HELP YOUR CHILDREN GROW AND LEARN

A healthy, nutritious diet helps children grow and learn. It also helps prevent weight-related diseases, such as diabetes and obesity. Children need different amounts of specific nutrients at different ages. They need to eat three meals daily and have healthy snacks in between. The more active your child is, the more calories he or she needs. Here are some ways to encourage your child to follow a nutritious diet:

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SODIUM AND YOUR HEALTH

Sodium is an essential mineral for life. It is regulated in the body by the kidneys. It helps control the body’s fluid balance, affects muscle function and helps send nerve impulses. An Australian study showed the brain responds to sodium in the same way it responds to substances such as cocaine and heroin, which may explain why we tend to overindulge in high-sodium foods.

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HEALTHY EATING TIPS

A balanced healthy diet should contain a variety of nutritious foods and sufficient vitamins and minerals. Such a diet can help you maintain a healthy body weight and reduce your risk of many diet-related problems, such type 2 diabetes, cardiovascular disease and some cancers. It’s recommended men have around 2,500 calories a day and women 2,000 calories a day. Studies indicate eating a typical Western diet filled with packaged meals, takeout foods, processed meats and sugary snacks may lead to stress, high rates of depression....

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at fighting inflammation. They can be purchased fresh, dried, frozen or canned. However, be sure to check the labels because many canned and dried fruits contain added sugar.


6. Oranges


If you eat just one orange a day, you will get all the vitamin C you need. This low-GI fruit also contains folate and potassium, which may help normalize blood pressure. Another great citrus fruit choice is grapefruit.


7. Guavas


These are considered a super-food. They are high in vitamins A and C and contain high amounts of dietary fiber, which is good for constipation.


Other fruits to try include jackfruit, papaya, watermelon, kiwi, pomegranate, pineapple and apples.

According to guidelines put in place by nutritionists and medical institutions, everyone needs to eat at least four to five servings of fruit daily. The American Diabetes Association (ADA) says fruits are loaded with fiber, minerals and vitamins and should be part of a diabetes-friendly diet. If you have diabetes, you need to keep an eye on portion sizes and avoid fruits canned in syrups or any other type of added sugar.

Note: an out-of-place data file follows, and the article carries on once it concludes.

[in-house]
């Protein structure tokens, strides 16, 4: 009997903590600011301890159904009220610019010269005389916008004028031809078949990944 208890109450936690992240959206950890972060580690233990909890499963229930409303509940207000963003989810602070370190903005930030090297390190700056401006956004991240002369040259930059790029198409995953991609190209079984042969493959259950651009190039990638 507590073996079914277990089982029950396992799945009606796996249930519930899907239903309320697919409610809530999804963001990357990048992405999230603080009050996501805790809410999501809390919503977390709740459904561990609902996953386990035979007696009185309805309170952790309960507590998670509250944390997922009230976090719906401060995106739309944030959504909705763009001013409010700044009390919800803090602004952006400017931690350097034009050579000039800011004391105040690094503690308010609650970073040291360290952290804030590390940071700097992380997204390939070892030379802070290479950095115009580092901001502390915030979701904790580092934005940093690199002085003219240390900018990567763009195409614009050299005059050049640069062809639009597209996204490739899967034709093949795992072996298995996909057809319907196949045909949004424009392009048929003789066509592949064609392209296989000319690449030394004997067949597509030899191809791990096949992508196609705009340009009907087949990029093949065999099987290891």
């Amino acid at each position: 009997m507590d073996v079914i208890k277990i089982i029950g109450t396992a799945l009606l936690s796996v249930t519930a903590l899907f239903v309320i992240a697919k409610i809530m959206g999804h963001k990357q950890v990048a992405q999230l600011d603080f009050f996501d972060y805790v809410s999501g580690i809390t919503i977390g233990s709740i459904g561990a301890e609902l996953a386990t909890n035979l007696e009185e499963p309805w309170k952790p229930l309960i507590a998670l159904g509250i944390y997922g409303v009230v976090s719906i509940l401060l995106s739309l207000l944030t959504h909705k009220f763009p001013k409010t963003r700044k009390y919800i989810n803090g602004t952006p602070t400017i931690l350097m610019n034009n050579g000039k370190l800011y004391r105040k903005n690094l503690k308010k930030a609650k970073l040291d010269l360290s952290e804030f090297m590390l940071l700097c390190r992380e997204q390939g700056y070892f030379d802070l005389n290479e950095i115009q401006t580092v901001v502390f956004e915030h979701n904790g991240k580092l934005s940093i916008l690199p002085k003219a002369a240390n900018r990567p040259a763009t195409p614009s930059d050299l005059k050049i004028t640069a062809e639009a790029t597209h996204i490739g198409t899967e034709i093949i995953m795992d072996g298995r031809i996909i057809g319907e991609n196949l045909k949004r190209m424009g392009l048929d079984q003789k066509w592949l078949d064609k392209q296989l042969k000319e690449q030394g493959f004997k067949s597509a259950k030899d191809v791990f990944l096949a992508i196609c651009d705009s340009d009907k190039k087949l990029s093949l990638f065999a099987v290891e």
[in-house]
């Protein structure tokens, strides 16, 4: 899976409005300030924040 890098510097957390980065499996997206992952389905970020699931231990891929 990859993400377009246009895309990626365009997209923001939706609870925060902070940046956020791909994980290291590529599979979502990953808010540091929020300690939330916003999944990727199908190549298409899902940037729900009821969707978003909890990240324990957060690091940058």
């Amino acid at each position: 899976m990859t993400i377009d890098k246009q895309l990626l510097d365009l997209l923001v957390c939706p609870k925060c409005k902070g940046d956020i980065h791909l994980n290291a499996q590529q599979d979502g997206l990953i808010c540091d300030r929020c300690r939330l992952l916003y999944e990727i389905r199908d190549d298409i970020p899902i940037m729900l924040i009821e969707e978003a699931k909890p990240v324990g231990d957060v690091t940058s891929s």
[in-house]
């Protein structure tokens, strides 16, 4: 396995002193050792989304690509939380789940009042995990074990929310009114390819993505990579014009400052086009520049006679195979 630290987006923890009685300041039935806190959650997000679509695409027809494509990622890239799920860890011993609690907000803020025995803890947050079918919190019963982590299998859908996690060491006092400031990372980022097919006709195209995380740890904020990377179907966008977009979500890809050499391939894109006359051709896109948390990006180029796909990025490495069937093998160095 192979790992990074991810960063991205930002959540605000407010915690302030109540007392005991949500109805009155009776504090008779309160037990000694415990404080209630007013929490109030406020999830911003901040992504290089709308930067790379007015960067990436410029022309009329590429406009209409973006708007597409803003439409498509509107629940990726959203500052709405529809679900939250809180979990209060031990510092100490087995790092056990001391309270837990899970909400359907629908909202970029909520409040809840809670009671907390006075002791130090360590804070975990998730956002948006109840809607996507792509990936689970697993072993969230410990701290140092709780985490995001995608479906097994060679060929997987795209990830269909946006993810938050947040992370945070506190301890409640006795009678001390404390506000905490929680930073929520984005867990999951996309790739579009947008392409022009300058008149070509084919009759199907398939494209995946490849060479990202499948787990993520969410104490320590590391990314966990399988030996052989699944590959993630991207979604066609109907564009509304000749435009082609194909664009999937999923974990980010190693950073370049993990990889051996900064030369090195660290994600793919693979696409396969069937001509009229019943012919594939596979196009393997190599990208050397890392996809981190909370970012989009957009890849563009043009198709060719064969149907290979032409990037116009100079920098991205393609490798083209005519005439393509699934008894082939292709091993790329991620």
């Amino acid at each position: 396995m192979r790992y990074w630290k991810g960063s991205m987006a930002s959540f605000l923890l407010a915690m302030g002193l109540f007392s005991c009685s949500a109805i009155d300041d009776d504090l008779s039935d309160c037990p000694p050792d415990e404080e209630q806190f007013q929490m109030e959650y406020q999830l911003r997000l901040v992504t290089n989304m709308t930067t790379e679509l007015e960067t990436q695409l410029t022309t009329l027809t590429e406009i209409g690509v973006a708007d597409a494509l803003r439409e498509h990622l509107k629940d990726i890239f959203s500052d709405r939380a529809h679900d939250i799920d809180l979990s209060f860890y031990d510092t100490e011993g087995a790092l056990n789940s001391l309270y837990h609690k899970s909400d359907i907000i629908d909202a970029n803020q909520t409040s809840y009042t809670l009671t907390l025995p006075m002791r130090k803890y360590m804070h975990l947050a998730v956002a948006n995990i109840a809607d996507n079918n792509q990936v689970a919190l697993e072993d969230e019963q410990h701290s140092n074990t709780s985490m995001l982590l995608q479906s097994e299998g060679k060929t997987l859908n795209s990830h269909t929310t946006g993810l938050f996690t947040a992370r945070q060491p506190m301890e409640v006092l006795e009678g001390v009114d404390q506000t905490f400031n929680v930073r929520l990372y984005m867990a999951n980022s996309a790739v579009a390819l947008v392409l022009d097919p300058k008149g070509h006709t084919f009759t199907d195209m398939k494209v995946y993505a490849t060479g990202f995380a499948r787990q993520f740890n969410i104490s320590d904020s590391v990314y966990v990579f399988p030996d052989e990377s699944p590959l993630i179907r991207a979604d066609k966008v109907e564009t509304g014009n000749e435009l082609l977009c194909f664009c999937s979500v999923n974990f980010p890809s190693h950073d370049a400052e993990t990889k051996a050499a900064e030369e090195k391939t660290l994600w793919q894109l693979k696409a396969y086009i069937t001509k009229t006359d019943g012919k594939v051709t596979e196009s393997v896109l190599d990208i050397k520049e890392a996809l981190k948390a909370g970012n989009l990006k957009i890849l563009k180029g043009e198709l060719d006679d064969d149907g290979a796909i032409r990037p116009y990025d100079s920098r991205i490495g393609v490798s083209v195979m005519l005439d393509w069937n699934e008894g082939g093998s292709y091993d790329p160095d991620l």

The following fruits are recommended for people with diabetes:


1. Berries


According to the ADA, blueberries, strawberries and other types of berries are packed with antioxidants, fiber and vitamins; they are low-glycemic index (low-GI) fruits. You can try eating berries in a parfait, alternating layers of fruit with plain non-fat yogurt, which makes a great breakfast or dessert.


2. Pears


They are an excellent source of fiber and a good source of vitamin K. They make a wise addition to your diabetes meal plan. Store pears till they are ripe and ready to be eaten. Slice a pear and toss it into your next spinach salad.

7 GOOD FRUITS FOR PEOPLE WITH DIABETES

3. Apricots


This summer fruit is a wonderful part of a diabetes meal plan and a good source of fiber. Four fresh apricots equal one serving and provide more than 50 percent of your daily vitamin A requirement. Try mixing diced fresh apricots into hot or cold cereal or add some to a salad.


4. Peaches


This fruit contains vitamins A and C, fiber and potassium. They are delicious on their own or used in iced tea for a fruity twist. For a quick snack, whip up a smoothie by pureeing sliced peaches with low-fat buttermilk, crushed ice and a pinch of ginger or cinnamon.


5. Cherries


These, too, are low-GI, especially tart cherries, which are packed with antioxidants that may help fight cancer, heart disease and other diseases. Cherries are good

HARLEENA SINGH

Harleena Singh is a professional freelance writer with a background in teaching and education. She has a keen interest in food and health related issues and can be approached through her website freelancewriter.co. Checkout her blog and network with her on Google+, Twitter, and Facebook.

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